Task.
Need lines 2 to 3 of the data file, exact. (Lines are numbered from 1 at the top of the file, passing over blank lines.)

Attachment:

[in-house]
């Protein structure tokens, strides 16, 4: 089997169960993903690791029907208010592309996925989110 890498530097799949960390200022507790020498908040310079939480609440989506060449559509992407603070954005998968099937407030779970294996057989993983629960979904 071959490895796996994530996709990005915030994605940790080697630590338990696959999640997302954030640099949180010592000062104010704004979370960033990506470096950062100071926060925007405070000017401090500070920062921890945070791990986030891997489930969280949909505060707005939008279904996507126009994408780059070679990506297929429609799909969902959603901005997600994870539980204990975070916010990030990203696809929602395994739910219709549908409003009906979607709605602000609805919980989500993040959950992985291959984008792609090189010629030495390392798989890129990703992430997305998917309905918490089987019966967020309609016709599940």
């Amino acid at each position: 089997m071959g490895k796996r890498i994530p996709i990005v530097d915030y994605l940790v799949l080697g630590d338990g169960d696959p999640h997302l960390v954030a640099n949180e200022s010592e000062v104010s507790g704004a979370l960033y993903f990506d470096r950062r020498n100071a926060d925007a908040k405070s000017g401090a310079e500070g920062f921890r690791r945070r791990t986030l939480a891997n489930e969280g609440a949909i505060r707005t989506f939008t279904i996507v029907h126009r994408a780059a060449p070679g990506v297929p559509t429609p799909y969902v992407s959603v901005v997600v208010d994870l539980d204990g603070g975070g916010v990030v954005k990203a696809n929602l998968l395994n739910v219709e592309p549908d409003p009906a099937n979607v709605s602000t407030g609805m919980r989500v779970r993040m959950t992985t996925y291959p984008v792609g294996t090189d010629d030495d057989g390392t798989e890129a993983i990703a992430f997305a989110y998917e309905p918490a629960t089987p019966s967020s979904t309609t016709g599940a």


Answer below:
């Protein structure tokens, strides 16, 4: 089997169960993903690791029907208010592309996925989110 890498530097799949960390200022507790020498908040310079939480609440989506060449559509992407603070954005998968099937407030779970294996057989993983629960979904 071959490895796996994530996709990005915030994605940790080697630590338990696959999640997302954030640099949180010592000062104010704004979370960033990506470096950062100071926060925007405070000017401090500070920062921890945070791990986030891997489930969280949909505060707005939008279904996507126009994408780059070679990506297929429609799909969902959603901005997600994870539980204990975070916010990030990203696809929602395994739910219709549908409003009906979607709605602000609805919980989500993040959950992985291959984008792609090189010629030495390392798989890129990703992430997305998917309905918490089987019966967020309609016709599940």
């Amino acid at each position: 089997m071959g490895k796996r890498i994530p996709i990005v530097d915030y994605l940790v799949l080697g630590d338990g169960d696959p999640h997302l960390v954030a640099n949180e200022s010592e000062v104010s507790g704004a979370l960033y993903f990506d470096r950062r020498n100071a926060d925007a908040k405070s000017g401090a310079e500070g920062f921890r690791r945070r791990t986030l939480a891997n489930e969280g609440a949909i505060r707005t989506f939008t279904i996507v029907h126009r994408a780059a060449p070679g990506v297929p559509t429609p799909y969902v992407s959603v901005v997600v208010d994870l539980d204990g603070g975070g916010v990030v954005k990203a696809n929602l998968l395994n739910v219709e592309p549908d409003p009906a099937n979607v709605s602000t407030g609805m919980r989500v779970r993040m959950t992985t996925y291959p984008v792609g294996t090189d010629d030495d057989g390392t798989e890129a993983i990703a992430f997305a989110y998917e309905p918490a629960t089987p019966s967020s979904t309609t016709g599940a």